• Protect against ethanol, phenol, formaldehyde, heat
  • Killed by iodine, glutaraldehyde, hydrogen peroxide, autoclaving
pseudomembranous colitis
Pseudomembranous Colitis
  • Due to Clostridium difficile toxins, rarely due to S. aureus
  • Symptoms: diarrhoea +/- mucus or blood, abdominal pain, tenderness, fever, dehydration, electrolyte disturbances
  • Dx by toxin detection or by endoscopy (risk of perforation)
  • Tx: Stop causative agent, give metronidazole or Vancomycin PO for 10/7
  • Culture too slow and those that grow may not express toxins
  • Therefore do toxin testing by ELISA
  • Pseudomembranes can be seen on endoscopy
  • Nursing nose!
  • No point in testing if clinically well or still on treatment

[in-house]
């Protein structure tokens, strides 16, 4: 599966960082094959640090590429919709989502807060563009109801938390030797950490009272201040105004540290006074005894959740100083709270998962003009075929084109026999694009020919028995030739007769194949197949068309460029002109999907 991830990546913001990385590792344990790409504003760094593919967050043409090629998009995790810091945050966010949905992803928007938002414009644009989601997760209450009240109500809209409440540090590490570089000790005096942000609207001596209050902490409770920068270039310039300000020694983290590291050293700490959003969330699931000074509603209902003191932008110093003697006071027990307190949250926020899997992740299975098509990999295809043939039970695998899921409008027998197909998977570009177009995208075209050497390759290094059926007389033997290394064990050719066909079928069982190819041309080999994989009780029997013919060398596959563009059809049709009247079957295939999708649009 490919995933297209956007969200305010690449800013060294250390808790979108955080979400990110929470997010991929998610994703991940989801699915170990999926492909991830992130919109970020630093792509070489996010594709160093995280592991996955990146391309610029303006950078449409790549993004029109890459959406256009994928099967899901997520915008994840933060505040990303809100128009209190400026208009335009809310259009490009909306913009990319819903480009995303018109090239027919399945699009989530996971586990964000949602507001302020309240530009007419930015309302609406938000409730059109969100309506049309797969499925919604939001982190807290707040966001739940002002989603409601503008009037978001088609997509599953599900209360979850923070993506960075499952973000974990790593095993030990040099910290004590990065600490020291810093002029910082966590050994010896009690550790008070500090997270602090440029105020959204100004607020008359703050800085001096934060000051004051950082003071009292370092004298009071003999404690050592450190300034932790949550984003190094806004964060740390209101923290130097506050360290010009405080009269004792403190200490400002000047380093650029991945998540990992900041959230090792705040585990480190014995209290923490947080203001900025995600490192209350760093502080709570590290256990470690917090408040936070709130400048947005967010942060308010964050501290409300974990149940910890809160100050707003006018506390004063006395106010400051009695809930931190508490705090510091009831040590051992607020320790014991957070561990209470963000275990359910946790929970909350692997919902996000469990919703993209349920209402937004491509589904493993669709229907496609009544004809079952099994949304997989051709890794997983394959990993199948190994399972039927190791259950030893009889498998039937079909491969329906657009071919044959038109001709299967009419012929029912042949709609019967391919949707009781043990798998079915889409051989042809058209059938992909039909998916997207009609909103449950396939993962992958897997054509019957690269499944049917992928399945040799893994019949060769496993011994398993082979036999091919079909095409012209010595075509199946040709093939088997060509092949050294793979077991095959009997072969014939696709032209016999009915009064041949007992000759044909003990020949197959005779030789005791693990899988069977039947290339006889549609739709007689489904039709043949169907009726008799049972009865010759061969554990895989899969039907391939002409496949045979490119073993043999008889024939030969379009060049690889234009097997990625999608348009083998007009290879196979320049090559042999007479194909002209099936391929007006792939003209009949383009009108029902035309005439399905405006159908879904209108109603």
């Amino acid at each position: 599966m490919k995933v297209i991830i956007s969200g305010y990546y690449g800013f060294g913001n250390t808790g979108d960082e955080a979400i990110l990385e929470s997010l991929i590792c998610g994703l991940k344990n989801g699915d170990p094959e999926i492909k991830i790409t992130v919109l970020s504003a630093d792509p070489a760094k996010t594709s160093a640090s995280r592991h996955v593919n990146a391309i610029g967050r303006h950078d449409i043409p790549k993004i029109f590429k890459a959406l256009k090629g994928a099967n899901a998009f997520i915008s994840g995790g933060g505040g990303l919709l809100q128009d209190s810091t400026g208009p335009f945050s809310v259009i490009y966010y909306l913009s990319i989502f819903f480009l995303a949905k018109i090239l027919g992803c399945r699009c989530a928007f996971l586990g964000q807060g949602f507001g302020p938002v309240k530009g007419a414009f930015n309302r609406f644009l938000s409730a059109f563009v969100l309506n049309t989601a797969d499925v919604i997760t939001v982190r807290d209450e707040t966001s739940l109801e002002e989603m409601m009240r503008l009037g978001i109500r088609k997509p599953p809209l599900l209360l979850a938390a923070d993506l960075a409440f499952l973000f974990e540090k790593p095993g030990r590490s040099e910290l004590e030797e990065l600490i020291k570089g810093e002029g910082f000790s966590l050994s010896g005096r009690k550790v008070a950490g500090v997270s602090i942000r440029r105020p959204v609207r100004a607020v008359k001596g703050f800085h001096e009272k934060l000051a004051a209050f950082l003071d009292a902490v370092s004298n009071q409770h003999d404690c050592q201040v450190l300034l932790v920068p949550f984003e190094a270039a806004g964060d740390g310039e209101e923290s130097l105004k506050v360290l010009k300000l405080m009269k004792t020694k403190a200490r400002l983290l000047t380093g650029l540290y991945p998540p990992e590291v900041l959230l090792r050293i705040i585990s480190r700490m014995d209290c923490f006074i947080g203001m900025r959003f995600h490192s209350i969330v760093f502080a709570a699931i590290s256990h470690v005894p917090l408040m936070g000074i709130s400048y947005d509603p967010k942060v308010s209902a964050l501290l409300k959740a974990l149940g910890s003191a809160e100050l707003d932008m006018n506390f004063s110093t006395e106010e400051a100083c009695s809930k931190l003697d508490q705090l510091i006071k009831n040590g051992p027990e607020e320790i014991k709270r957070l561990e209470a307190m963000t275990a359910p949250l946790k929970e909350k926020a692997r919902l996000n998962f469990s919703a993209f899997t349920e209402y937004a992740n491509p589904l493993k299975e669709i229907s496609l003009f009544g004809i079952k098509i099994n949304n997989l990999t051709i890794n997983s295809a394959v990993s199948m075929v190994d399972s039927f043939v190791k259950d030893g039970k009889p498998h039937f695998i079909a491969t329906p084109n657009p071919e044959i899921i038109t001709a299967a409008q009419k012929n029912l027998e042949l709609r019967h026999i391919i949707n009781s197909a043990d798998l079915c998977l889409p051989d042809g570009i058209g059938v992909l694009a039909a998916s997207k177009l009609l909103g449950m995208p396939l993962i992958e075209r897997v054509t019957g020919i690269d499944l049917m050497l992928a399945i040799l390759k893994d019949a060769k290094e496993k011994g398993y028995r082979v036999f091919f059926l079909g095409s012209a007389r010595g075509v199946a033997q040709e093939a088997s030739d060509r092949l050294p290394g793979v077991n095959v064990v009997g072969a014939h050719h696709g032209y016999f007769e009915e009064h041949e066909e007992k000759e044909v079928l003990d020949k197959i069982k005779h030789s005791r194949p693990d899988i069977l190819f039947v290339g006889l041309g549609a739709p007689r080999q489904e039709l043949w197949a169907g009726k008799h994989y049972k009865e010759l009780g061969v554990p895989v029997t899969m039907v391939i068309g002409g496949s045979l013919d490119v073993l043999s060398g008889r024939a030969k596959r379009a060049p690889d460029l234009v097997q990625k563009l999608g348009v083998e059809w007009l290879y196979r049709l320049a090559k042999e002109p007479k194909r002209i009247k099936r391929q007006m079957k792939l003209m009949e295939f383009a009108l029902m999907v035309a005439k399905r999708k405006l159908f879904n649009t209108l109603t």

O27 strain

  • Increasingly common
  • Associated with quinolone use
  • Higher mortality
  • Higher infectivity
  • Hydration, electrolytes
  • Contra-indicated: Antiperistaltics, e.g. imodium
  • Severe illness may require surgery esp if perforation or toxic megacolon suspected.
  • Probiotics??

Half of recurrences thought to be due to reinfection rather than relapse.

Metronidazole resistance rare.


  • Men often have some degree of prostatic obstruction
  • As patients age greater risk of urinary and faecal incontinence
  • Nursing home/Hospital/Antibiotic exposure predispose to resistant organisms
  • Temptation to catheterise many of these patients indefinitely, this sacrifices patient outcomes for convenience
earss ireland 02 10 e coli
EARSS Ireland 02-10 – E. coli

EARSS Quarterly Surveillance Reports –Quarter 1 2010, HPSC